[Date Prev][Date Next][Thread Prev][Thread Next][Date Index][Thread Index]

Re: Cybercrime treaty



"Steven M. Christey" wrote:

> Nobody has sent any objections to me yet, and I did bring this issue
> up to a few Board members who I thought might have concerns (one is
> looking at it, the other hasn't responded).  It may be that making a
> general statement such as "this item is too vague, and here's why"
> could be agreed to by contributing members, and benign enough that
> NOOP's may not mind.

Here's some quick text that I would like, and that it doesn't seem to me
treads on the toes of the objections that have been raised so far.

Dear <treaty drafters>

We the undersigned are <a majority, all, ..> of the board of the Common
Vulnerabilities and Exposures project.  This project is a collaborative
project by a range of responsible computer security companies and
experts to develop a common industry-wide set of names for the many
different vulnerabilities known in computer systems [1].  As such, we
represent a cross-section of the technical community which works on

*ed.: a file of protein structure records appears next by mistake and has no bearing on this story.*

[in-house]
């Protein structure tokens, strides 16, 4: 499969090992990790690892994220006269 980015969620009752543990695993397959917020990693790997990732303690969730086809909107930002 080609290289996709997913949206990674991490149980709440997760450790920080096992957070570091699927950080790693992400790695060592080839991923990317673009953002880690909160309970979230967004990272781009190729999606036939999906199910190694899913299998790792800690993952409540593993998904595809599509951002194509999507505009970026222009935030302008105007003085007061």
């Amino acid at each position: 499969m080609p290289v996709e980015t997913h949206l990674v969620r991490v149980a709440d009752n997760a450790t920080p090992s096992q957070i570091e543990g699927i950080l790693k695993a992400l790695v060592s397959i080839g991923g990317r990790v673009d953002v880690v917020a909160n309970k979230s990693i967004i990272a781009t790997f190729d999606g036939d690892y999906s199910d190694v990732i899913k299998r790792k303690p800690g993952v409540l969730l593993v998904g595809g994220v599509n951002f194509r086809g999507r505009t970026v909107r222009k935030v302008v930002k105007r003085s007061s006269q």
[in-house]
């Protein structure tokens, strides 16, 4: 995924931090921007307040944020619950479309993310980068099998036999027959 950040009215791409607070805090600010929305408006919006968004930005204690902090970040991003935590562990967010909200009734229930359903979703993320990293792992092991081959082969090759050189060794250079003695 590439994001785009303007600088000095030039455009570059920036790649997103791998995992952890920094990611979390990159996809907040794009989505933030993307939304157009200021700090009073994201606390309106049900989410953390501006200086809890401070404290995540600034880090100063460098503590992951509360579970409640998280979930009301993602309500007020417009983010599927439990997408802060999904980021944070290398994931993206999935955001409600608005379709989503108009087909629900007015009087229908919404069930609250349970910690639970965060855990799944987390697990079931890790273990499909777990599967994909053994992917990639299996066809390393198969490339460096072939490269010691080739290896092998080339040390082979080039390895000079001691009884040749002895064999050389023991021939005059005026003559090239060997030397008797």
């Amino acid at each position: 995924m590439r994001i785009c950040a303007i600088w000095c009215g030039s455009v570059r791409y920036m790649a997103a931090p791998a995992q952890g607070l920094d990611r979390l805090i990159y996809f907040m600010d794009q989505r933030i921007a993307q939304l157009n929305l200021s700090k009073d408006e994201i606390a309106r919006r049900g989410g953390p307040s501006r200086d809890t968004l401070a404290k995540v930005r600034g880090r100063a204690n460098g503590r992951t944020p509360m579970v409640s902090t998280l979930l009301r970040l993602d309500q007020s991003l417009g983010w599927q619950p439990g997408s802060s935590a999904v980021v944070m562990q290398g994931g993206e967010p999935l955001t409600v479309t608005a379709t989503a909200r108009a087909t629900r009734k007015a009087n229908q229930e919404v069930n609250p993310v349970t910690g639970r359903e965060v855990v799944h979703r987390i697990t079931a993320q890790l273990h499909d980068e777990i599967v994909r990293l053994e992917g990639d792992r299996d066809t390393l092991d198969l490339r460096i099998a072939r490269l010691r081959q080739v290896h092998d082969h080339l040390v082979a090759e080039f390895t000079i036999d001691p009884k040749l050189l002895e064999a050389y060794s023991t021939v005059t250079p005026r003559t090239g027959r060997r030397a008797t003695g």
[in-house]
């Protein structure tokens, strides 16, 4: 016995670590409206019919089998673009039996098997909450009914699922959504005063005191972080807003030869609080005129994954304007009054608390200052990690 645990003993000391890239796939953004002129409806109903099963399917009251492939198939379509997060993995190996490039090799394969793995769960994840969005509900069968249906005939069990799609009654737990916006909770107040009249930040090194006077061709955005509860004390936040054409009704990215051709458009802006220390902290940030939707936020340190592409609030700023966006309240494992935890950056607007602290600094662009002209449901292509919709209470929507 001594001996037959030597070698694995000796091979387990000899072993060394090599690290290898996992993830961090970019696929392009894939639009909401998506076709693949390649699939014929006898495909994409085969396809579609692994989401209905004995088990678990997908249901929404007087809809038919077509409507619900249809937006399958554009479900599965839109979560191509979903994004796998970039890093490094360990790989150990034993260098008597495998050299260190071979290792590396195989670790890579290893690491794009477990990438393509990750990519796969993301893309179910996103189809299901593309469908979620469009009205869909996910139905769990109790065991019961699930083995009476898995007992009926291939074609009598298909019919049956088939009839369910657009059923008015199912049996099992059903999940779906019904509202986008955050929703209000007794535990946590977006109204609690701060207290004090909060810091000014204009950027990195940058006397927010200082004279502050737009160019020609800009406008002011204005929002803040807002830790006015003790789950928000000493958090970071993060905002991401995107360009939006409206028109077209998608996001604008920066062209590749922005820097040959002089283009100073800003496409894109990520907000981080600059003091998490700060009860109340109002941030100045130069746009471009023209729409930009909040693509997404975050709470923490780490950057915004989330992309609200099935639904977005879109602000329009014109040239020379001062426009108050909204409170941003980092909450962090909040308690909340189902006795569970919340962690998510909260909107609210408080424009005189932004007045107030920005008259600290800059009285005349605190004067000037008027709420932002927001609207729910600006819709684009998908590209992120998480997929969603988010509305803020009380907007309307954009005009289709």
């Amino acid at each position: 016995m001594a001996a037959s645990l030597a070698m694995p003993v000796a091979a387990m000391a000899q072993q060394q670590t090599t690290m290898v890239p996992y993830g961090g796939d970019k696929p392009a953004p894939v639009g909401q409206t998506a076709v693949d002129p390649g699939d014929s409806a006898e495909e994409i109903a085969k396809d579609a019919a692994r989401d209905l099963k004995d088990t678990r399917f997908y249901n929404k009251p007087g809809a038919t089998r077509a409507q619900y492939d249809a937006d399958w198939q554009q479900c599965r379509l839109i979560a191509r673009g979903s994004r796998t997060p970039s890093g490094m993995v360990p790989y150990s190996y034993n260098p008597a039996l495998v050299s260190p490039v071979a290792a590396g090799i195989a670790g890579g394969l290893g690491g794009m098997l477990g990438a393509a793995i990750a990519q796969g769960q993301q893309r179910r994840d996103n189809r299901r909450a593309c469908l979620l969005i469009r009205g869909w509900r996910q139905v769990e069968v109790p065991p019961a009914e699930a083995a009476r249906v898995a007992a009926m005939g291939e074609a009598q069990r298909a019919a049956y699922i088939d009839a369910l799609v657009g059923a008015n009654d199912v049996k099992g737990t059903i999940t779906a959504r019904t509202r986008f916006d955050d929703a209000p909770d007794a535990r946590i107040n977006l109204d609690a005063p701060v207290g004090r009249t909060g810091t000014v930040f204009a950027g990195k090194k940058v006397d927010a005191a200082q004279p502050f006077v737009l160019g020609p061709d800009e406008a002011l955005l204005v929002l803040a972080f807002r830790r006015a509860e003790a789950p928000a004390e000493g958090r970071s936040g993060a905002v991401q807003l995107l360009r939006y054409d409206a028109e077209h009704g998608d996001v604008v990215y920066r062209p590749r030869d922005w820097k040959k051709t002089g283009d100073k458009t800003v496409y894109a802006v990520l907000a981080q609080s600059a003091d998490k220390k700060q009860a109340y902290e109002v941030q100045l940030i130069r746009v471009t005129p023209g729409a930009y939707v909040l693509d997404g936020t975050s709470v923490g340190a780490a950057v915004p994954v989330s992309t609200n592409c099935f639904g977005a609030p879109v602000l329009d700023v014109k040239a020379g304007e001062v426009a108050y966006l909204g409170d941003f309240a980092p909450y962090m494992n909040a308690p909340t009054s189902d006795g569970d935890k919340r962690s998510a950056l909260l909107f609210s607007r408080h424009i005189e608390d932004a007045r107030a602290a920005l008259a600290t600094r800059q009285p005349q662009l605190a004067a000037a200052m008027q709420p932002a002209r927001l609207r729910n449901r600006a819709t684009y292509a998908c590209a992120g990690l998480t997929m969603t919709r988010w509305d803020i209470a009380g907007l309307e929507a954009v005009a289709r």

computer security vulnerabilities.

<Treaty> has recently come to our attention, and we have some concerns
about it, specifically Article 6.  We note that it is critically
important for computer security professionals to be able to test
software looking for new vulnerabilitities, determine the presence of
known vulnerabilities in existing systems, and exchange information
about such vulnerabilities with each other.  Therefore, most
professionals and companies in this field routinely develop, use, and
share scripts and programs designed to exploit vulnerabilities.  It is
technically very difficult or impossible to distinguish the tools used
for this purpose from the tools used by computer criminals to commit
unauthorized break-ins.

We are concerned that Article 6 may prevent, or at least chill, such
responsible development and use of exploit tools.  We ask that the
treaty be reworded such that this is clearly allowed.

If, instead, the treaty is used to ban any use of exploit tools, we fear
that this will be very counter-productive.  Since computer criminals are
currently largely beyond the reach of effective law enforcement, they
will not be much impacted by new laws banning their tools.  However,
since legitimate companies and professionals will follow any laws that
are put in place as a result of this treaty, our ability to do our jobs
will be severely compromised.

If we can be of further help in drafting appropriate language, please
contact us via <Steve>.

<Signatures>

[1] <More about CVE>

--
Stuart Staniford  ---  President  ---  Silicon Defense
                   stuart@silicondefense.com
(707) 445-4355                     (707) 445-4222 (FAX)

 
Page Last Updated: May 22, 2007